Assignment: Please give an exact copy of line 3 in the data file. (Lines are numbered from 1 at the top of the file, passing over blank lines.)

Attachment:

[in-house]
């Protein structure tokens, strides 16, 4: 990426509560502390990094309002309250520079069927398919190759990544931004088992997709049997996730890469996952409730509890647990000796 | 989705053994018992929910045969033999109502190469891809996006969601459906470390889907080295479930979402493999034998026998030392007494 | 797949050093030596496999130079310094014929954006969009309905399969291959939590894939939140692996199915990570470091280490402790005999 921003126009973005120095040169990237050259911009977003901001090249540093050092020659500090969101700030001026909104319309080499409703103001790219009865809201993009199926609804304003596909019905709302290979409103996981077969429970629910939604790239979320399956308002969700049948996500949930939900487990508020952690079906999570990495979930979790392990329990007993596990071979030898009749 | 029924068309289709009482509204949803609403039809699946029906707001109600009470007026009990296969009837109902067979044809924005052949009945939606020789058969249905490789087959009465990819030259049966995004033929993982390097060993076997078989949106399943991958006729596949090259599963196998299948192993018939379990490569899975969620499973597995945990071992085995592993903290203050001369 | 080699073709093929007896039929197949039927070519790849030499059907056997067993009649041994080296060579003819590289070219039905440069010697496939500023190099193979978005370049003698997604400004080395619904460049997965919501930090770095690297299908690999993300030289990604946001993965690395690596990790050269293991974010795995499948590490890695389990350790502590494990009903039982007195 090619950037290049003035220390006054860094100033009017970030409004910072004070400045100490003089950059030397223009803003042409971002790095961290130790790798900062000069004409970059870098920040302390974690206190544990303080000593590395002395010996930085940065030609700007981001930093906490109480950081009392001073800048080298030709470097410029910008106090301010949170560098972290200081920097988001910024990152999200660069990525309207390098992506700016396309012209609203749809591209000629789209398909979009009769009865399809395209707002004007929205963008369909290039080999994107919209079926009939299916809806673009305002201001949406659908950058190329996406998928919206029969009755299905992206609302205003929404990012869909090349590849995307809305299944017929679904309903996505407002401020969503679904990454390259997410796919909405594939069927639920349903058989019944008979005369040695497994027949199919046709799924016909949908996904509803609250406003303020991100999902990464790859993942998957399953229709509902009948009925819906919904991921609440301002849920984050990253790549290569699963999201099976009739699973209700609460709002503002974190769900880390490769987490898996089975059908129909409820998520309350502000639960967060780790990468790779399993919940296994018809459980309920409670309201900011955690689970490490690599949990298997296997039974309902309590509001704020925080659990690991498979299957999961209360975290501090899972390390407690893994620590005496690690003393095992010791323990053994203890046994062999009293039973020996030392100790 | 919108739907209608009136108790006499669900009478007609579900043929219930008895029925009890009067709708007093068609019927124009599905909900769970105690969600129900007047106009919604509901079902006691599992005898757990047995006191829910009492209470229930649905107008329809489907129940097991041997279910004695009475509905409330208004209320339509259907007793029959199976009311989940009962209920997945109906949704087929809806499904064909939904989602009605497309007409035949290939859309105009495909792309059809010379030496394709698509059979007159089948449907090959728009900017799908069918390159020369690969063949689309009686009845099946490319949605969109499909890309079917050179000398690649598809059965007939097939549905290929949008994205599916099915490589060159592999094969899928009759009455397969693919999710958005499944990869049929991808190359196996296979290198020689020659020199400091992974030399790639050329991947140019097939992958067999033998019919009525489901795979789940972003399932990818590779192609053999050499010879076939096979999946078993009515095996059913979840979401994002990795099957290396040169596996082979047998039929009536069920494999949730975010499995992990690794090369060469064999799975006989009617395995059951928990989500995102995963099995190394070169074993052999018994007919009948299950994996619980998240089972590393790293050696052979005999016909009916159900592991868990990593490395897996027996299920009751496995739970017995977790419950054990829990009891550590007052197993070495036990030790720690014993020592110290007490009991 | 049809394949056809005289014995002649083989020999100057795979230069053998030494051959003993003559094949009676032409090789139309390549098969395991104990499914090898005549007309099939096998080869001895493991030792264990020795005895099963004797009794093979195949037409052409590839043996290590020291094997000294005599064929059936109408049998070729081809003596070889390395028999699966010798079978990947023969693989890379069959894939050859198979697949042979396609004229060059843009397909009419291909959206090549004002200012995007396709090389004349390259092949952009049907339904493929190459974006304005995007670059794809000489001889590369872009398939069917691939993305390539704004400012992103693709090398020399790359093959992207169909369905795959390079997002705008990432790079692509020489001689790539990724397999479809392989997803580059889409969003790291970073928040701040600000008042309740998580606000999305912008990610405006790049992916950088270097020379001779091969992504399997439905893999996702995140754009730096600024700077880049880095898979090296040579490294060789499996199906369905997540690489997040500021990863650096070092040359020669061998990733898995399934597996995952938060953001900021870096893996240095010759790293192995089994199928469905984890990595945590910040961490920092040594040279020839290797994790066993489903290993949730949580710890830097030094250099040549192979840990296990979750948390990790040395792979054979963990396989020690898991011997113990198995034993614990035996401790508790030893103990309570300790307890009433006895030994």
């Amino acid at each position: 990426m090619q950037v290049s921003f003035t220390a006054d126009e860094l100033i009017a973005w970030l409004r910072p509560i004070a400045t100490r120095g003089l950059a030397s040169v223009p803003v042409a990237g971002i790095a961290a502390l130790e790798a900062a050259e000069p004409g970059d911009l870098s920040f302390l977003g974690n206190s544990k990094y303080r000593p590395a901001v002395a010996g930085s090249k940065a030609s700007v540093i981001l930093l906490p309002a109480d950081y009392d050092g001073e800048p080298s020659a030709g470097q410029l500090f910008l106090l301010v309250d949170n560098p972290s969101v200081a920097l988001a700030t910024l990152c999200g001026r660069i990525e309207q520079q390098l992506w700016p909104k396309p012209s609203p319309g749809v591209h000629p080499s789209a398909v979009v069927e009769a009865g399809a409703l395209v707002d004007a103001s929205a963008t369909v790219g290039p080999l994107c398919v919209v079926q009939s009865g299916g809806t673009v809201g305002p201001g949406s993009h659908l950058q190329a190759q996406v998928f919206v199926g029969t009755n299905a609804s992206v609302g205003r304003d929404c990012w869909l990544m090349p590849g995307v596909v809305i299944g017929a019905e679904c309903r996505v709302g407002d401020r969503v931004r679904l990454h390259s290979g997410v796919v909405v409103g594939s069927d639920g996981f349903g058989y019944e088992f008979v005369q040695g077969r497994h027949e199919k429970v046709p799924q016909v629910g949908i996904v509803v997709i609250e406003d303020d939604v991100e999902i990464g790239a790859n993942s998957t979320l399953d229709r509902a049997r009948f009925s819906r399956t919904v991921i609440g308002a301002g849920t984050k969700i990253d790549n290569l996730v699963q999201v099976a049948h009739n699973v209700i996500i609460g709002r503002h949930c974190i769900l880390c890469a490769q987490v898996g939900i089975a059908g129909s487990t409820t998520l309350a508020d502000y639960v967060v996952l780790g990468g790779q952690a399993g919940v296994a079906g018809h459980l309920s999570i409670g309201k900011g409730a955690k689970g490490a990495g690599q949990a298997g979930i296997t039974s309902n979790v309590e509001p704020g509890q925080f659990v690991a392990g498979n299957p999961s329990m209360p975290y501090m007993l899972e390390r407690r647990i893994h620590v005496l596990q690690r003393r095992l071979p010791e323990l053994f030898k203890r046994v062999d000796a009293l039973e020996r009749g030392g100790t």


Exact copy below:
């Amino acid at each position: 990426m090619q950037v290049s921003f003035t220390a006054d126009e860094l100033i009017a973005w970030l409004r910072p509560i004070a400045t100490r120095g003089l950059a030397s040169v223009p803003v042409a990237g971002i790095a961290a502390l130790e790798a900062a050259e000069p004409g970059d911009l870098s920040f302390l977003g974690n206190s544990k990094y303080r000593p590395a901001v002395a010996g930085s090249k940065a030609s700007v540093i981001l930093l906490p309002a109480d950081y009392d050092g001073e800048p080298s020659a030709g470097q410029l500090f910008l106090l301010v309250d949170n560098p972290s969101v200081a920097l988001a700030t910024l990152c999200g001026r660069i990525e309207q520079q390098l992506w700016p909104k396309p012209s609203p319309g749809v591209h000629p080499s789209a398909v979009v069927e009769a009865g399809a409703l395209v707002d004007a103001s929205a963008t369909v790219g290039p080999l994107c398919v919209v079926q009939s009865g299916g809806t673009v809201g305002p201001g949406s993009h659908l950058q190329a190759q996406v998928f919206v199926g029969t009755n299905a609804s992206v609302g205003r304003d929404c990012w869909l990544m090349p590849g995307v596909v809305i299944g017929a019905e679904c309903r996505v709302g407002d401020r969503v931004r679904l990454h390259s290979g997410v796919v909405v409103g594939s069927d639920g996981f349903g058989y019944e088992f008979v005369q040695g077969r497994h027949e199919k429970v046709p799924q016909v629910g949908i996904v509803v997709i609250e406003d303020d939604v991100e999902i990464g790239a790859n993942s998957t979320l399953d229709r509902a049997r009948f009925s819906r399956t919904v991921i609440g308002a301002g849920t984050k969700i990253d790549n290569l996730v699963q999201v099976a049948h009739n699973v209700i996500i609460g709002r503002h949930c974190i769900l880390c890469a490769q987490v898996g939900i089975a059908g129909s487990t409820t998520l309350a508020d502000y639960v967060v996952l780790g990468g790779q952690a399993g919940v296994a079906g018809h459980l309920s999570i409670g309201k900011g409730a955690k689970g490490a990495g690599q949990a298997g979930i296997t039974s309902n979790v309590e509001p704020g509890q925080f659990v690991a392990g498979n299957p999961s329990m209360p975290y501090m007993l899972e390390r407690r647990i893994h620590v005496l596990q690690r003393r095992l071979p010791e323990l053994f030898k203890r046994v062999d000796a009293l039973e020996r009749g030392g100790t």